Condolences to the Brennan family
From Kelly Woods (89): Massena, NY
Sad Sad news of Supan Brennan’s death. She was a wonderful mother and beautiful person both inside and out. She will be missed and remember for all times. Condolences to Bob and the entire Brennan Family.
Message from Alan Poitra (71): Bloomington, MN
Happy Holidays Gary! and thank you for the gift of organizing the Dunseith Blog!
My condolences to all the families who lost loved one this past couple of weeks and this past year.
Across the many miles
From Vickie Metcalfe (70): Bottineau, ND
Gary and friends,
Thanks for your gift of friendship.
Wishes;To all, “a new year full of hope, wonder, and joy!”
And to those who are filled with the pain of loss, grief and sorrow, “Much peace upon your heart.”
as ever, Vickie M
From Eileen & Mike Brudwick: Goodyear, AZ
Merry Christmas to you & your family Gary, and to everyone else!! Also wishing everyone a very Happy New Year, 2011!!!
Eileen & Mike Brudwick
Early Awalt history
From Lloyd Awalt (44): Bottineau, ND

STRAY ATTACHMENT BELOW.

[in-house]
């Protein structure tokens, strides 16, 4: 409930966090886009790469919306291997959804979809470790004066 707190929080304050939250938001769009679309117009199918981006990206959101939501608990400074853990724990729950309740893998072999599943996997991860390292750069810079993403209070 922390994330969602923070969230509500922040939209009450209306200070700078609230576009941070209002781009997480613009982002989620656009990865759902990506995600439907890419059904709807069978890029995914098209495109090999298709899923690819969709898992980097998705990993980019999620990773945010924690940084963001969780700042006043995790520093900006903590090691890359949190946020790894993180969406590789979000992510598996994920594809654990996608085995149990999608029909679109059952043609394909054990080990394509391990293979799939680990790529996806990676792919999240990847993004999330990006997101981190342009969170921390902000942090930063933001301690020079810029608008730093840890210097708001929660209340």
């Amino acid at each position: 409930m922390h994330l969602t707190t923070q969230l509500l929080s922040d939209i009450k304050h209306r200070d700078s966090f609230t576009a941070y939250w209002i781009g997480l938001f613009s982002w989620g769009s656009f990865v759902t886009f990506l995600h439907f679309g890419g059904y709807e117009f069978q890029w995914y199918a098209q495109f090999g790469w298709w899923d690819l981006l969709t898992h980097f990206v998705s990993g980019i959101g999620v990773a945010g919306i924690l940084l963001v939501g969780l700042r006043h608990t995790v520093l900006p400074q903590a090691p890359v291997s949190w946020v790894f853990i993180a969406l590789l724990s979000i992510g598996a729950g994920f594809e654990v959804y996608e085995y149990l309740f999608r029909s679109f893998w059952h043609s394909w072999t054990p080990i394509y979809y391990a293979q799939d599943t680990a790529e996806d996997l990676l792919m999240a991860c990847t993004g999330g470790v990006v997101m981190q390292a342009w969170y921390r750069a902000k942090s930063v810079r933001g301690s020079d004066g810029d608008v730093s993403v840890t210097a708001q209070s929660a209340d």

Hi Gary, Reply to Dick about the Awalt’s. You are right I am the oldest. I never was in the house. Your granddad bought it min 24. My dad thought he was going to get the farm when him and mom got married but grandpa Awalt sold it and went back to Missouri, so dad & mom went along. Dad worked for Budweiser and did some carpenter work with an uncle. In 1929 when all the banks went broke mom & dad came back to north Dakota. Myself & Eleanor was both born in MO. We lived in Lude Peterson’s place that winter. In the spring we moved to Dunseith. Dad worked for Mr. Gottbreht at the dairy. In 1930 dad bought the dray from Ike Berg. We lived in Tom Cassidy house till dad built the house down by the depot in 1941. I kind of forgot about that building setting in Myron’s pasture. Wasn’t thinking that for north. Right at the corner where you turned to go to Bott. I don’t know when they tore it down. If the stories were right they used to sell grocery and buy cream at one time. That was before we came back . Marshall knows more about the old farm than I do .. Lloyd